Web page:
LAg-specific enhanced production of IgG2a and decreased IgG1 in PC-SA liposome-associated AmB-treated mice as a measure of combination therapy induced immunity
Previous studies demonstrate that IgG2a levels are dependent on IFN-γ, whereas IgG1 levels correlate with IL-4. IgG2a and IgG1 are therefore used as surrogate markers for Th1 and Th2 responses (46). Ag-specific IgG response was high in infected control mice. With treatment, the IgG response declined in all the groups. Notably, in free AmB-treated mice, IgG2a level was slightly higher than IgG1. However, in AmBisome-treated group, the level of IgG1 was almost equal to IgG2a. Strongest elicitation of IgG2a was found in PC-SA-AmB-treated animals (Fig. 4 C). In this group, IgG2a level was significantly (p < 0.001) higher than IgG1. These results correlate with the high IFN-γ, low IL-4, and almost total absence of IL-10 in PC-SA-AmB-treated mice.
PC-SA-AmB treatment reduces total serum IgE production
The total serum IgE in PC-SA-AmB-treated BALB/c mice was significantly reduced in comparison with untreated control mice (Fig. 4 D). However, the reduction in the total IgE levels in all the other treated groups was not significant in comparison with the untreated, infected mice. These results suggest the suppression of Th2 immune responses by the treatment of PC-SA-AmB.
PC-SA-associated AmB treatment elicits a Th1-like response in cured mice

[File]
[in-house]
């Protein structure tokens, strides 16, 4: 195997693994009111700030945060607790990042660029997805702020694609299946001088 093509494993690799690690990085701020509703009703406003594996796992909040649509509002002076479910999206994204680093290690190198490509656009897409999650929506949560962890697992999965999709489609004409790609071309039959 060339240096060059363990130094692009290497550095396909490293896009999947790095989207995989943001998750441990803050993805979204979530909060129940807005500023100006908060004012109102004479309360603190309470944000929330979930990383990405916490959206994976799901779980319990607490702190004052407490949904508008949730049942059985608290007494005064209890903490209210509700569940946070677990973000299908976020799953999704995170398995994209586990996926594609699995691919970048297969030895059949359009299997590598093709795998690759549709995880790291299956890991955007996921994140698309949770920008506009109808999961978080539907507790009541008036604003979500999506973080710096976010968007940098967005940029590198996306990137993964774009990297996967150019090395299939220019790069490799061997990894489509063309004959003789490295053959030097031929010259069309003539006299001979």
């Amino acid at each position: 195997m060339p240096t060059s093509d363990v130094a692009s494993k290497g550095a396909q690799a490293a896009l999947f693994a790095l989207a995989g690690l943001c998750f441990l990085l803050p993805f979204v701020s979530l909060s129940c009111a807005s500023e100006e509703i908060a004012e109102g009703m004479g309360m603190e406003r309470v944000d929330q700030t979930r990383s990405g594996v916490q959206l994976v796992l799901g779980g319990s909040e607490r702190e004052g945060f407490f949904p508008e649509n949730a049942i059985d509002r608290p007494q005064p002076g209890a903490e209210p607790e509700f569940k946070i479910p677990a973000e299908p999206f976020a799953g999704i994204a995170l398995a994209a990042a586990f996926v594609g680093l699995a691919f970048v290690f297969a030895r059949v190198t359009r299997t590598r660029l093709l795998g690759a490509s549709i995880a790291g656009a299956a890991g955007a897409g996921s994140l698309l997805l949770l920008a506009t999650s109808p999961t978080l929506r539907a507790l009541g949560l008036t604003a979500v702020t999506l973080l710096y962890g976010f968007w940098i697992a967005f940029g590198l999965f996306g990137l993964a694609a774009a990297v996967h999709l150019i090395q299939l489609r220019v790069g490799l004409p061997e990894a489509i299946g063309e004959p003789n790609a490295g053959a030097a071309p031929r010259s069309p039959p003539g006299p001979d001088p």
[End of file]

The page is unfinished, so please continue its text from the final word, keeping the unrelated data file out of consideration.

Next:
Successful clearance of Leishmania parasites requires Th1 cells that secrete large amounts of IFN-γ (53) and enhance cellular immunity by activating macrophages and CTL. Resistance to the parasites is antagonized by type 2 cytokines, including IL-4 and IL-10. To evaluate the type of immunological response in L. donovani-infected mice after complete cure with PC-SA liposome-associated AmB treatment, detailed analysis of cytokine production was conducted in spleen cells of differently treated infected animals at the protein level by ELISA at 12 wk postinfection, because VL is at an acutely progressive stage at this time point. Comparative cytokine profiles (Fig. 5, A–E) clearly demonstrated a high level of IL-10 and some IL-4 secretion, and a low secretion level of IL-12, IFN-γ, and TNF-α cytokines in infected, untreated controls. In contrast, IL-12 and IFN-γ levels were ∼10- and ∼15-fold greater in PC-SA-AmB-treated mice and ∼7- and ∼11-fold greater in free AmB-treated mice compared with infected mice, respectively, and the difference between free AmB and PC-SA-AmB for IL-12 secretions was statistically significant (p < 0.001). However, in AmBisome-treated mice, IL-12 and IFN-γ level was only 5.6- and 3.3-fold higher than the untreated, infected mice. In empty liposome-treated mice, neither IL-12 nor IFN-γ secretion was enhanced at all. TNF-α level was high in only free AmB-treated mice. Other treatment groups, including the PC-SA-AmB-treated mice, showed marginal levels of TNF-α secretion. A lower level of IL-4 was detected in all the treatment groups in comparison with the untreated, infected group. However, the lowest level of IL-4 secretion was determined in the cultures of the cells from PC-SA-AmB-treated mice. Additionally, although treatment with free AmB and AmBisome reduced IL-10 production by ∼6- and ∼2-fold, respectively, in comparison with the untreated controls, treatment with PC-SA liposome-entrapped AmB led to an almost absolute decline of IL-10. Notably, difference between AmB and PC-SA-AmB for IL-10 secretion was statistically significant (p < 0.05).